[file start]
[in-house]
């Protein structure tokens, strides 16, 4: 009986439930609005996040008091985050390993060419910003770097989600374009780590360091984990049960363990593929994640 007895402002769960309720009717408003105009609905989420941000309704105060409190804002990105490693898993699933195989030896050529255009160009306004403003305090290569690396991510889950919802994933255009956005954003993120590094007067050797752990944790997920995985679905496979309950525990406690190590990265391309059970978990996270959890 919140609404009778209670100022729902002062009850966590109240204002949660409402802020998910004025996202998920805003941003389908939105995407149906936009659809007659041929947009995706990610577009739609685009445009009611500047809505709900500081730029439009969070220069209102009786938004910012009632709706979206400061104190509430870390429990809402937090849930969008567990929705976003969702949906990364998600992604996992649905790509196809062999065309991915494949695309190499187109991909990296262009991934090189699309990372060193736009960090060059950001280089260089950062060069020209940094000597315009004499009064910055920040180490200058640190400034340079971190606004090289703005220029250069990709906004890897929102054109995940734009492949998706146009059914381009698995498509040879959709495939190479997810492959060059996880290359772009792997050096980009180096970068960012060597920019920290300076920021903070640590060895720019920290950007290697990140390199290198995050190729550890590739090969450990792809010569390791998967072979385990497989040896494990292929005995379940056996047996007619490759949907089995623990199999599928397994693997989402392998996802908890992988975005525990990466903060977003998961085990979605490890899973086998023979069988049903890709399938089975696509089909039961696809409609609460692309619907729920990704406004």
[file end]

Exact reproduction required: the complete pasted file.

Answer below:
[in-house]
């Protein structure tokens, strides 16, 4: 009986439930609005996040008091985050390993060419910003770097989600374009780590360091984990049960363990593929994640 007895402002769960309720009717408003105009609905989420941000309704105060409190804002990105490693898993699933195989030896050529255009160009306004403003305090290569690396991510889950919802994933255009956005954003993120590094007067050797752990944790997920995985679905496979309950525990406690190590990265391309059970978990996270959890 919140609404009778209670100022729902002062009850966590109240204002949660409402802020998910004025996202998920805003941003389908939105995407149906936009659809007659041929947009995706990610577009739609685009445009009611500047809505709900500081730029439009969070220069209102009786938004910012009632709706979206400061104190509430870390429990809402937090849930969008567990929705976003969702949906990364998600992604996992649905790509196809062999065309991915494949695309190499187109991909990296262009991934090189699309990372060193736009960090060059950001280089260089950062060069020209940094000597315009004499009064910055920040180490200058640190400034340079971190606004090289703005220029250069990709906004890897929102054109995940734009492949998706146009059914381009698995498509040879959709495939190479997810492959060059996880290359772009792997050096980009180096970068960012060597920019920290300076920021903070640590060895720019920290950007290697990140390199290198995050190729550890590739090969450990792809010569390791998967072979385990497989040896494990292929005995379940056996047996007619490759949907089995623990199999599928397994693997989402392998996802908890992988975005525990990466903060977003998961085990979605490890899973086998023979069988049903890709399938089975696509089909039961696809409609609460692309619907729920990704406004």